Localized redness, tenderness at injection site, flu-like ypmtoms, fever, chills, sweating, local induration at injection site, edema, vaccine-associated chronic fatigue syndrome. Symptoms of an allergic reaction may include: shortness of breath, wheezing or difficulty breathing, swelling of the face, lips, tongue or other parts of the body, skin rash, itching or hives.
Do not have Q-VAX® if you have or previously had an allergy to eggs, any of the ingredients listed at the end of this leaflet. There is no information on the use of Q-VAX® in pregnancy. or during breastfeeding. It is receommended that a booster dose of Q-VAX® vaccine not be given because a second dose may cause a severe reaction.
CSL announced in November last year that it would cease producing Q Fever vaccine. But CSL has advised the Australian Government that it expects to release another 12,000 doses of Q fever vaccine in March 2007 and a further 12,000 doses in March 2008
Such reactions, occasionally seen in cattle, are due to the oil adjuvant or to faulty purification of the rickettsial suspension.
A vaccine for Q fever has been developed and for occupational settings (veterinarians, farmers, sheep and dairy workers) in Australia only (not commercially available in the United States).
Q fever is a zoonosis (animal conditions transmissable to humans) caused by the bacterium Coxiella burnetii. The infectious organism is found in cattle, sheep, goats and other domestic mammals, including cats and dogs. Most commonly spread by means of inhalation or ingestion (Infected animals shed this bacteria in urine, feces, birth products, and milk) but Q fever can also be tick-borne. The “Q” stands for “query” and was applied historically at a time when the causative agent was unknown.
Q Fever a Benign Disease
Q fever, in humans, is generally self-limiting and in 60% of the cases and results in asymptomatic seroconversion. Of symptomatic patients, only 4% required hospitalization. The most common manifestation is flu-like symptoms.
Mortality is uncommon, even in hospitalized patients, and tends to occur in older patients.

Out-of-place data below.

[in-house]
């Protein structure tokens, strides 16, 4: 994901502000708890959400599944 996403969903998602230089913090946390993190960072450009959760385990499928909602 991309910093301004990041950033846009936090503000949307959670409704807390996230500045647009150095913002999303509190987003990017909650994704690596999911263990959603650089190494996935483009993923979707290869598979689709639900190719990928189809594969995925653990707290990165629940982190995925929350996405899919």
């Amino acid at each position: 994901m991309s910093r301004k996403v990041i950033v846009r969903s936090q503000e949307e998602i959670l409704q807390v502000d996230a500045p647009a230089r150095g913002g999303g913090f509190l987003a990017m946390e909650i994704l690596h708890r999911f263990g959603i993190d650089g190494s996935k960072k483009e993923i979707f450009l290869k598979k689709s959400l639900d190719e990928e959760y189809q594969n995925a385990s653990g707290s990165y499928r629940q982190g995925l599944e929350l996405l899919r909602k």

Treatment of the acute Q fever with antibiotics. Doxycycline is the treatment of choice for acute Q fever. The prognosis is generally very good.
Extremely Rare Human to Human Transmission
In 1999, Q fever became a notifiable disease in the United States but reporting is not required in many other countries. Transfer between humans seems extremely rare and has so far been described in very few cases. The precise incidence is unknown because it is asymptomatic or mistaken for common colds or flu. Although the actual frequency is likely low, the Centers for Disease Control and Prevention still receive reports of cases in the United States.
Because Coxiella burnetii is a highly infectious agent, resistant to heat and drying, and can become airborne and inhaled by humans, governemnent officials and drug companies warn us that this agent has been considered as a potential biological warfare threat. But incubation of Q fever is long, infection can be inapparaent and mortality is low, it is a poor candidate for biological warfare. Q fever has never before in history been used as a biological weapon. In case of an intentionally released C burnetti by a terrorist, clinical presentation would be the same as naturally occurring disease.
- Wikipedia: http://en.wikipedia.org/wiki/Q_fever
- Medline Plus: http://www.nlm.nih.gov/medlineplus/ency/article/001337.htm
- CDC: http://www.cdc.gov/qfever/
Q Fever Vaccines by Brand
|Q-Vax Whole cell vaccine for Q fever|
|Recommendations||Single s.c. injection (on the upper arm) in order to avoid severe local reactions.|
|Ingredients||Aluminum hydroxide, Sucrose, Thimerosal, Sodium chloride, Sodium phosphate-monobasic, Sodium phosphate-dibasic dodecahydrate, Egg protein, Virus: Coxiella burnetii organisms, killed, Formalin, Montanide 80 (R), Marcol 82 (R)|
|Product Descriptions||CDC: http://www.cdc.gov/ncidod/dvrd/qfever/index.htm|